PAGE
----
Kate Cross is Director of the egg at Theatre Royal Bath. Starting in 1998 as Head of Education she worked alongside Theatre Royal staff and Board to create and build the egg, which opened in 2005. She has overseen the launch of ground-breaking creative learning programme, School Without Walls, launched The Incubator Idea Development Programme and produced 8 touring productions, and enabled a great many more, recently extending beyond these shores. Prior to Bath she worked for Salisbury Playhouse, Colway Theatre Trust and Beaford Arts, amongst others. She is the current Chair of ASSITEJ UK, the national centre for the international network of Theatre for Young Audiences, ASSITEJ and was recently awarded an MBE for services to children’s theatre in Bath.
Michael Judge is Associate Director at New International Encounter. He has worked in the field of Theatre for Young People for over 20 years with Royal Opera House, Dundee Rep, British Council & Theatre Centre.
Henrik KØhler is the CEO Teatercentrum, a competence centre for the dissemination of theatre for children and adolescents and organiser of the Danish Aprilfestival for theatre for Young audiences. Henrik has served as the chair for the Danish Children’s Theatre Organisation and for Scenit, an Organisation promoting sales, visibility, access to and documentation of performing arts. He has also served on the advisory board for the Danish National School of Performing Arts.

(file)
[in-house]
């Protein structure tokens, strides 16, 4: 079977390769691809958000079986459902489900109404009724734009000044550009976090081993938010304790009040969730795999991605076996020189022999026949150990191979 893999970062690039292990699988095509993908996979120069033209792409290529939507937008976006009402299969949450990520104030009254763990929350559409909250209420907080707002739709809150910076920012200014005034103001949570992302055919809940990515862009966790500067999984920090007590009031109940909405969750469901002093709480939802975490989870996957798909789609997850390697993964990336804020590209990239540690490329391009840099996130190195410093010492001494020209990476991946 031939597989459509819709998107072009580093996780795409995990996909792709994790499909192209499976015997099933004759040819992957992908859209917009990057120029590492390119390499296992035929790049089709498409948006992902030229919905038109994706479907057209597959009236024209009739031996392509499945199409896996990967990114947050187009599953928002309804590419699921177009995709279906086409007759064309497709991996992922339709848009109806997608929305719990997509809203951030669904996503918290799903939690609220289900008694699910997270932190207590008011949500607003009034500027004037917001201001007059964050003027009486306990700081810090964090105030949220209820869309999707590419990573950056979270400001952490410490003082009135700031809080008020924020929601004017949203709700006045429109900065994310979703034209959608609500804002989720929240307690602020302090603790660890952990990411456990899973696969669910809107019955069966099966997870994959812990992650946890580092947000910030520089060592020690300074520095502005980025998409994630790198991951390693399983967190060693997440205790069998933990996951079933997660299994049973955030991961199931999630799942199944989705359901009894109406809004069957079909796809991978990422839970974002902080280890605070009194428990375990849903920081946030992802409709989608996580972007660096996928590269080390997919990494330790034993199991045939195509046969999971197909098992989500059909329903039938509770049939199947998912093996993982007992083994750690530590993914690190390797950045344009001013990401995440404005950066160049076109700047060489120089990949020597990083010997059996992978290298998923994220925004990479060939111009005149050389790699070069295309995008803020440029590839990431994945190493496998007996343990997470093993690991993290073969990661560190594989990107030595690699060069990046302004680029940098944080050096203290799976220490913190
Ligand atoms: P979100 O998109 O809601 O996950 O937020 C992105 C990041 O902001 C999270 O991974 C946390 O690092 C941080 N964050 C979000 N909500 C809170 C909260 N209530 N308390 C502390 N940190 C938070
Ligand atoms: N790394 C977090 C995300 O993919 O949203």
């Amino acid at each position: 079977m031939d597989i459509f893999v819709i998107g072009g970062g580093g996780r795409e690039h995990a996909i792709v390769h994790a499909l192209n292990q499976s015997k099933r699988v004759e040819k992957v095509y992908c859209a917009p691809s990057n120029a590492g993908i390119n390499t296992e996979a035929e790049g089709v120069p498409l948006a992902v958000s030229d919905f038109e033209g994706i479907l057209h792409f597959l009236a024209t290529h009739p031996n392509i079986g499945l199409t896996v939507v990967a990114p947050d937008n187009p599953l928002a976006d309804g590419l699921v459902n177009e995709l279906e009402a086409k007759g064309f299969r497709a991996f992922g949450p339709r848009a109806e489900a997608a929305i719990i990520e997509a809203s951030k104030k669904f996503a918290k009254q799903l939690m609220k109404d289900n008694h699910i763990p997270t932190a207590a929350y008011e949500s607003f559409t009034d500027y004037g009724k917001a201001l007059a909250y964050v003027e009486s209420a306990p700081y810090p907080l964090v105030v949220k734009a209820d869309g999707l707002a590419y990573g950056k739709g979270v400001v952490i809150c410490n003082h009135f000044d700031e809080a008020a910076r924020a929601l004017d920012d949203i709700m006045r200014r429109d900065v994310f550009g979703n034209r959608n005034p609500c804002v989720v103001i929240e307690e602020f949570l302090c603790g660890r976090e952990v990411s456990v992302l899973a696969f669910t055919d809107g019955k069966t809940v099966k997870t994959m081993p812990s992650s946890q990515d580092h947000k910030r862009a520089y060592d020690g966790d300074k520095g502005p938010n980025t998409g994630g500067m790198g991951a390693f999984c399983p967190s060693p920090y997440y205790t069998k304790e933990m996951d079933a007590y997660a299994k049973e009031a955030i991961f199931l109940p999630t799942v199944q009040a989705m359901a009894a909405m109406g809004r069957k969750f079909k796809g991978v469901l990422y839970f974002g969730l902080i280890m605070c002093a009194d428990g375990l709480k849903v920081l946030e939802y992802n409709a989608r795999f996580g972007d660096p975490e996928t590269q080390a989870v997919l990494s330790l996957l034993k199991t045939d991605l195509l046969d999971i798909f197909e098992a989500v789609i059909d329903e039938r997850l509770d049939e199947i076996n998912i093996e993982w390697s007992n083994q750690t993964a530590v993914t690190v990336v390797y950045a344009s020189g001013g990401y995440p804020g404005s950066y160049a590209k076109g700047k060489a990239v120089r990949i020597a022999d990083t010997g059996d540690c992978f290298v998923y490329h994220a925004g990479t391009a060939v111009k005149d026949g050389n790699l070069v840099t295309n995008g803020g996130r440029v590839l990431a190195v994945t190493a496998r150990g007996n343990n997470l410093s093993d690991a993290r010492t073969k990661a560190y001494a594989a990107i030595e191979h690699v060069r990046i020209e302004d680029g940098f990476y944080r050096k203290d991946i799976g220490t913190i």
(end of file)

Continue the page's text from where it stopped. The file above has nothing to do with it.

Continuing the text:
Monique Corvers is the Artistic Director and founder of Het Filiaal theatermakers. Characteristic of her directing style is the infectious love for the merging of music and theatre, of musicians and actors. The inspiring collaboration with the Hungarian-Canadian composer Gábor Tarján bears witness to this. Their joint productions excel in craftsmanship, humour, musicality and the use of powerful, almost cinematic images on stage. The last couple of years object theater (by associate artist Ramses Graus) and the use of live video have become more and more part of their signature style. Het Filiaal theatermakers is based in Utrecht, the Netherlands. Monique’s shows, for example The great Illusionist, Miss Ophelia, Falling Dreams and Baron Rabinovitsj have toured the world, from Sydney to Shanghai, from New York to Moscow.
Matthew Reason is Professor of Theatre and Performance at York St John University (UK). His research engages with a number of areas across theatre, dance and performance studies, including: audiences’ research, theatre for children and young people, theatre and learning disabilities, and cultural policy. His work is often undertaken in collaboration with arts organisations and he is interested in the use of creative and participatory research methods designed to explore the impact of arts practice.
He is currently working on editing the Routledge Companion toAudiences and the Performing Arts and amongst other projects is working with Mind The GapTheatre Company.
Erica van de Kerkhof
Erica van de Kerkhof is an educator at Theater Artemis. She is schooled as a visual arts teacher, experienced at teaching (aspiring) teachers and has been with Artemis for 17 years. Theater Artemis has its home in ‘s-Hertogenbosch in the South of the Netherlands. In 2013 Jetse Batelaan became the company’s artistic director. In addition to the performances by Jetse Batelaan, Artemis produces art projects by Liesbet Swings, who has been associated with the company since 2014. Her projects arise in the encounter between artists and children.